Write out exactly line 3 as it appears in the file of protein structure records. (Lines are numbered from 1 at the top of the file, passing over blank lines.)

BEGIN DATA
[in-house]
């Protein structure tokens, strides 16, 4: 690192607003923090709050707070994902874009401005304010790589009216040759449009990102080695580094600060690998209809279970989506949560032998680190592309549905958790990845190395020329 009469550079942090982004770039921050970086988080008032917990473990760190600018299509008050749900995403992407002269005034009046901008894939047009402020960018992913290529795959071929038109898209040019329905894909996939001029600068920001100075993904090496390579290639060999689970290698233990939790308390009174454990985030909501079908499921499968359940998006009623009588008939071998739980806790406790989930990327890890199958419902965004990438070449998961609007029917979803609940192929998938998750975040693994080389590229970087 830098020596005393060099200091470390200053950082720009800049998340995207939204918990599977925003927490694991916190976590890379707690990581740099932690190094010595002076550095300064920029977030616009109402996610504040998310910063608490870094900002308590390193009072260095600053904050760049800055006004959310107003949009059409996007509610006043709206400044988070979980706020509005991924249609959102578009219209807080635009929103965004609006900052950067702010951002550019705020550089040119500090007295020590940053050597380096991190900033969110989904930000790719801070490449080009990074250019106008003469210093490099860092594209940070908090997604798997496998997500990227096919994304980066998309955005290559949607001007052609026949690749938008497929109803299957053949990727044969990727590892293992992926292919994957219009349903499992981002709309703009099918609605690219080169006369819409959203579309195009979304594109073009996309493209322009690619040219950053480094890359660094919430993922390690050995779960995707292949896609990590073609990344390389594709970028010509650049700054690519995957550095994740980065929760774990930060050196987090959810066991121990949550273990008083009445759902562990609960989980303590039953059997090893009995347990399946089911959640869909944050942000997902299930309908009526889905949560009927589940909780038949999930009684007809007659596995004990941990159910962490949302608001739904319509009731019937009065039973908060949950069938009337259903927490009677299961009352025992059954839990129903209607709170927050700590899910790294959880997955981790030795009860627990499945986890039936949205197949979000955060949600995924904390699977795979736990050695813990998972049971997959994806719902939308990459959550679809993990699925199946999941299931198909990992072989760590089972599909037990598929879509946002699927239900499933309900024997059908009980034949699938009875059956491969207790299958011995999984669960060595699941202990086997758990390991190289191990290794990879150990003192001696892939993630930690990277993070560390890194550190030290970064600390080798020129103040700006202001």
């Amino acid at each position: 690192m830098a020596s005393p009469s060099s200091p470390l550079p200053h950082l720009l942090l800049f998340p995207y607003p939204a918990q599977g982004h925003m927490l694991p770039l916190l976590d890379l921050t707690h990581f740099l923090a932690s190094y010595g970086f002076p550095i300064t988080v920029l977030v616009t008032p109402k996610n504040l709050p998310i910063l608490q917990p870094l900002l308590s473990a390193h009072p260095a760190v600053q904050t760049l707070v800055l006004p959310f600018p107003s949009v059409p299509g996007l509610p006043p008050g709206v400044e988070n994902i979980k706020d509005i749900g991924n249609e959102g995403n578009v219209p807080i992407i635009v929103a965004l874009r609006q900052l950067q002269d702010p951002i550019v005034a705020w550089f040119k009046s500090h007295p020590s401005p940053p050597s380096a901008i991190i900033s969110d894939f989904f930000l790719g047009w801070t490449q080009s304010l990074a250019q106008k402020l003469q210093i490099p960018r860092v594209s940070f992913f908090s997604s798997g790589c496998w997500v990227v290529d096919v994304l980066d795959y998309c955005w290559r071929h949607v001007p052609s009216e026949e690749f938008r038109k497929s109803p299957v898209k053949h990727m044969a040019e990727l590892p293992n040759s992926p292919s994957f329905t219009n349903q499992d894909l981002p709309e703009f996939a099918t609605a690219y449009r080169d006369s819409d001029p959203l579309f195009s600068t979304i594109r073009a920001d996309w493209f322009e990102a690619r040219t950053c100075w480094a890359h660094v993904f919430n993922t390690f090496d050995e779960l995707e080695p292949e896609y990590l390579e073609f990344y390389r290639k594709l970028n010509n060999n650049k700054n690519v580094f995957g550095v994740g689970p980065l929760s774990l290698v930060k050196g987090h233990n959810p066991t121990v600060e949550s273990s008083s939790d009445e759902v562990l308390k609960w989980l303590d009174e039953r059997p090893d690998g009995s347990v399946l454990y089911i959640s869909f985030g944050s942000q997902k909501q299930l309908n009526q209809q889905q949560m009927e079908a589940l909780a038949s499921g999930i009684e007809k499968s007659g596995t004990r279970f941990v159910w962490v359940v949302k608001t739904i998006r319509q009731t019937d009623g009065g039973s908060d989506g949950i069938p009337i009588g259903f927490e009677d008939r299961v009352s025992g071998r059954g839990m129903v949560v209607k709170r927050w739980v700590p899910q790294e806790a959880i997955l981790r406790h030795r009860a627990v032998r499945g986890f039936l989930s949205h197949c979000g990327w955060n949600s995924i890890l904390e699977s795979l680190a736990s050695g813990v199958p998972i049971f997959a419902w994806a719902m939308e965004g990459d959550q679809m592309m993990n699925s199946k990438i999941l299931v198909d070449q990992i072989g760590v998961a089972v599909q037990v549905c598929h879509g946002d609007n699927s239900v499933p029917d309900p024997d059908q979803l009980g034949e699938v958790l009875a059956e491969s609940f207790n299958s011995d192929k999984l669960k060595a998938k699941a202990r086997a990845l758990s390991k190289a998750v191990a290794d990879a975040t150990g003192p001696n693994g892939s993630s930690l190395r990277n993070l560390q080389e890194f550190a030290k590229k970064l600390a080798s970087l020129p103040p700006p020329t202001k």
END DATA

């Amino acid at each position: 690192m830098a020596s005393p009469s060099s200091p470390l550079p200053h950082l720009l942090l800049f998340p995207y607003p939204a918990q599977g982004h925003m927490l694991p770039l916190l976590d890379l921050t707690h990581f740099l923090a932690s190094y010595g970086f002076p550095i300064t988080v920029l977030v616009t008032p109402k996610n504040l709050p998310i910063l608490q917990p870094l900002l308590s473990a390193h009072p260095a760190v600053q904050t760049l707070v800055l006004p959310f600018p107003s949009v059409p299509g996007l509610p006043p008050g709206v400044e988070n994902i979980k706020d509005i749900g991924n249609e959102g995403n578009v219209p807080i992407i635009v929103a965004l874009r609006q900052l950067q002269d702010p951002i550019v005034a705020w550089f040119k009046s500090h007295p020590s401005p940053p050597s380096a901008i991190i900033s969110d894939f989904f930000l790719g047009w801070t490449q080009s304010l990074a250019q106008k402020l003469q210093i490099p960018r860092v594209s940070f992913f908090s997604s798997g790589c496998w997500v990227v290529d096919v994304l980066d795959y998309c955005w290559r071929h949607v001007p052609s009216e026949e690749f938008r038109k497929s109803p299957v898209k053949h990727m044969a040019e990727l590892p293992n040759s992926p292919s994957f329905t219009n349903q499992d894909l981002p709309e703009f996939a099918t609605a690219y449009r080169d006369s819409d001029p959203l579309f195009s600068t979304i594109r073009a920001d996309w493209f322009e990102a690619r040219t950053c100075w480094a890359h660094v993904f919430n993922t390690f090496d050995e779960l995707e080695p292949e896609y990590l390579e073609f990344y390389r290639k594709l970028n010509n060999n650049k700054n690519v580094f995957g550095v994740g689970p980065l929760s774990l290698v930060k050196g987090h233990n959810p066991t121990v600060e949550s273990s008083s939790d009445e759902v562990l308390k609960w989980l303590d009174e039953r059997p090893d690998g009995s347990v399946l454990y089911i959640s869909f985030g944050s942000q997902k909501q299930l309908n009526q209809q889905q949560m009927e079908a589940l909780a038949s499921g999930i009684e007809k499968s007659g596995t004990r279970f941990v159910w962490v359940v949302k608001t739904i998006r319509q009731t019937d009623g009065g039973s908060d989506g949950i069938p009337i009588g259903f927490e009677d008939r299961v009352s025992g071998r059954g839990m129903v949560v209607k709170r927050w739980v700590p899910q790294e806790a959880i997955l981790r406790h030795r009860a627990v032998r499945g986890f039936l989930s949205h197949c979000g990327w955060n949600s995924i890890l904390e699977s795979l680190a736990s050695g813990v199958p998972i049971f997959a419902w994806a719902m939308e965004g990459d959550q679809m592309m993990n699925s199946k990438i999941l299931v198909d070449q990992i072989g760590v998961a089972v599909q037990v549905c598929h879509g946002d609007n699927s239900v499933p029917d309900p024997d059908q979803l009980g034949e699938v958790l009875a059956e491969s609940f207790n299958s011995d192929k999984l669960k060595a998938k699941a202990r086997a990845l758990s390991k190289a998750v191990a290794d990879a975040t150990g003192p001696n693994g892939s993630s930690l190395r990277n993070l560390q080389e890194f550190a030290k590229k970064l600390a080798s970087l020129p103040p700006p020329t202001k």